IXC 130 represents the long distance carrier network that is controlled by central server system 100 to route calls to call sites and queues at the different geographic locations. While not depicted in FIG. 1, IXC 130 may further comprise a data access point (DAP) representing the point or node in the long distance switching network that receives return route address data to determine call destination.
Local exchange carrier (LXC) 135 represents that local phone network receiving a customer's call in a local area for forwarding to IXC 130. For example, a customer calling a toll-free 800 number is routed through his/her local phone network to the long distance network, IXC 130.
Caller 140 represents the caller originating a call that is routed through the call routing system.
The Call Router Database
FIG. 2 further illustrates CRD 105, which comprises the data maintained by the call routing system, including short term log data module 200; long term historical data module 205; peripheral status data module 210; customer profile behavior data module 215; account lookup data module 220; IVR transaction data module 225; strategies module 230; and routing codes data module 235.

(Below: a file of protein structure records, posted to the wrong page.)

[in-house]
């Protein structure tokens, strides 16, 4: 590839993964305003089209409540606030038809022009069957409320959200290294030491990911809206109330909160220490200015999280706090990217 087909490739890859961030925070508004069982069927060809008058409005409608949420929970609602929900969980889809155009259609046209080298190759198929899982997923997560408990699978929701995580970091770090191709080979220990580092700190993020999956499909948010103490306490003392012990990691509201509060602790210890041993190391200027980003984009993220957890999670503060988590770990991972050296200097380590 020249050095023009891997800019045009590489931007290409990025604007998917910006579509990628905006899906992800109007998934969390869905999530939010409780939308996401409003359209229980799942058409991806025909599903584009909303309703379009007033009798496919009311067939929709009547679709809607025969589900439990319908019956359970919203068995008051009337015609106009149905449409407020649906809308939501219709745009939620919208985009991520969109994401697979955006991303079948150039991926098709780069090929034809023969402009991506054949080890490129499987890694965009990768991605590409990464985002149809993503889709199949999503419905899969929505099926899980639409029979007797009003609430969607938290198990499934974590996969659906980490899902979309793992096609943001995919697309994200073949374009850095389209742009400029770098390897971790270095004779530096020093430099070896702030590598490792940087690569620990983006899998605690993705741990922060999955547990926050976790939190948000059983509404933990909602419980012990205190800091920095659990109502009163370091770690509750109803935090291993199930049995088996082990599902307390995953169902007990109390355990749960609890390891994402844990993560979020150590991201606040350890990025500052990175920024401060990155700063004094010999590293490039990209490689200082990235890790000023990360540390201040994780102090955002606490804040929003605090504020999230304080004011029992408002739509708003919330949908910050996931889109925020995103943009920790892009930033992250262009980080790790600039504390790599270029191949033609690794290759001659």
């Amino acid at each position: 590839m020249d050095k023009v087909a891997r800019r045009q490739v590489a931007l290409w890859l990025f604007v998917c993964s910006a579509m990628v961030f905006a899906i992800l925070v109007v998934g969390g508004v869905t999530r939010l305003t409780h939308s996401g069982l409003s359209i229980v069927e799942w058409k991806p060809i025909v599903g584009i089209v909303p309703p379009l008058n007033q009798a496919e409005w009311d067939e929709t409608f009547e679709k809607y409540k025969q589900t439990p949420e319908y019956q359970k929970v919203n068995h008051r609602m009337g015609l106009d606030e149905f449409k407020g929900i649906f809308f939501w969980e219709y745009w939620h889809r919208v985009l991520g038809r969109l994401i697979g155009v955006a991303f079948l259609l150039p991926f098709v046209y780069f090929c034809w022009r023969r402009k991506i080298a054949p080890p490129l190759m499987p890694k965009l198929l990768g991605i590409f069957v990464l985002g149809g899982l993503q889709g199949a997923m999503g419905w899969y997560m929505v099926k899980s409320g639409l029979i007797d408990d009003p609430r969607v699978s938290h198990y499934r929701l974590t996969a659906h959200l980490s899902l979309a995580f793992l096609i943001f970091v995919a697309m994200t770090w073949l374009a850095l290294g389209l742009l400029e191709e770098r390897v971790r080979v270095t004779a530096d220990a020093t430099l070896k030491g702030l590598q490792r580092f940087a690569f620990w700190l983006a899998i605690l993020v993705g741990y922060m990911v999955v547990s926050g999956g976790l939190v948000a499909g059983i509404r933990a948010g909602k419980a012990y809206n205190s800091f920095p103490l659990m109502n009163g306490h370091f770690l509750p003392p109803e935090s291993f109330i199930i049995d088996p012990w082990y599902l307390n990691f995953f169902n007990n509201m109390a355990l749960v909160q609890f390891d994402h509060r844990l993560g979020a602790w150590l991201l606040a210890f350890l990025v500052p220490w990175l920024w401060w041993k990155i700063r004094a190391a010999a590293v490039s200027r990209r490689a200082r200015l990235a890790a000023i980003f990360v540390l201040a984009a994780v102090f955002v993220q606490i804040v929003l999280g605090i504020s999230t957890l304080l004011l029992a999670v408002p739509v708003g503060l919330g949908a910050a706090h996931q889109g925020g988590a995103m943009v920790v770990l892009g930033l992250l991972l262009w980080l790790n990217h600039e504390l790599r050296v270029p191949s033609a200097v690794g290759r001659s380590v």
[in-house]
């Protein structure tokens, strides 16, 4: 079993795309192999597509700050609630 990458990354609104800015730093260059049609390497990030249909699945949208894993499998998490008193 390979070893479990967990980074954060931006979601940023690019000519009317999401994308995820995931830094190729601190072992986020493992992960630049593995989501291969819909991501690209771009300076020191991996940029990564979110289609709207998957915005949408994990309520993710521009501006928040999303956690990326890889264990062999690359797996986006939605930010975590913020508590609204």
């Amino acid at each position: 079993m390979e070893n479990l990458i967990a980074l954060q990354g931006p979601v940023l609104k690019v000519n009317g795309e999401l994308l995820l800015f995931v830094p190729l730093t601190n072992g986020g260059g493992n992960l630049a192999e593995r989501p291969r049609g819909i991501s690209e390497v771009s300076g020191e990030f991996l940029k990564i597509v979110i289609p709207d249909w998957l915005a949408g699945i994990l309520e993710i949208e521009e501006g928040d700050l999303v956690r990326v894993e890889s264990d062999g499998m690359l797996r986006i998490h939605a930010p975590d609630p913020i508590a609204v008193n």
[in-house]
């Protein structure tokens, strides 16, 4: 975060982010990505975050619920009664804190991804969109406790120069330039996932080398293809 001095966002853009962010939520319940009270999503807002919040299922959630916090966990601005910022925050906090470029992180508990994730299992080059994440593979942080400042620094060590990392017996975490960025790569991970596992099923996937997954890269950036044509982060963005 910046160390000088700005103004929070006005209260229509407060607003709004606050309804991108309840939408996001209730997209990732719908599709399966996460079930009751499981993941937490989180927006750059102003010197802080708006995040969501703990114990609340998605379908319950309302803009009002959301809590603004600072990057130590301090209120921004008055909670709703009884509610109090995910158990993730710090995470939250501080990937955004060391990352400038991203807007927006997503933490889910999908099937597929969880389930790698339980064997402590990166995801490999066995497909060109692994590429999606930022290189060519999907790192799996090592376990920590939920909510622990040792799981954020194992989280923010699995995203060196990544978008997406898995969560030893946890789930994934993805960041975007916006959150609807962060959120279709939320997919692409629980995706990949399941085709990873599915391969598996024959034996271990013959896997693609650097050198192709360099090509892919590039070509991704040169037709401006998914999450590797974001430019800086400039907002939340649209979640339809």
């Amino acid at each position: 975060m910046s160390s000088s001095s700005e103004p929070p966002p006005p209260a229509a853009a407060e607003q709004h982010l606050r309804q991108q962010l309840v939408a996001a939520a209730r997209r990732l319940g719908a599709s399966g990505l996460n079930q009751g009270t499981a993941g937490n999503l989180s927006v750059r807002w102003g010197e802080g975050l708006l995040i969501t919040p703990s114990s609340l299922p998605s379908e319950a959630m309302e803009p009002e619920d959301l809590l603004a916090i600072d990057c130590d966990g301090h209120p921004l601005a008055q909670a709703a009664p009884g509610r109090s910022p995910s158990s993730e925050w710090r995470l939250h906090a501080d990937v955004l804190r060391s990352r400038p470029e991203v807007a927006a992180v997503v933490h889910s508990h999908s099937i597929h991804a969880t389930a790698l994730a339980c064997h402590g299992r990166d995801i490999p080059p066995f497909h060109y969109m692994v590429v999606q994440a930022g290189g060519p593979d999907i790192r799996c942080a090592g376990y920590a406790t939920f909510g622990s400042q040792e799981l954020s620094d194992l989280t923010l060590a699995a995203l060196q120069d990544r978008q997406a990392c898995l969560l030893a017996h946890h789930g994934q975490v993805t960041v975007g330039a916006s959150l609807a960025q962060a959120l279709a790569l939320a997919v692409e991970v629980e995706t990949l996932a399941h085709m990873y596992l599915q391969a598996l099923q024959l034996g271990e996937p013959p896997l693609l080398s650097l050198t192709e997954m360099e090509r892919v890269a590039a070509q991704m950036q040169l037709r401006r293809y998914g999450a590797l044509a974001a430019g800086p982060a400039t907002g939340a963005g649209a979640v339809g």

At the outset, those of skill in the art will appreciate that the allocation of the data components of CRD 105, as depicted in FIG. 2, is functional and exemplary. The depicted modules could easily be combined or further divided without departing from the spirit of the invention. The purpose of FIG. 2 is to further explain the invention and is not intended to suggest that any particular database structure must be maintained.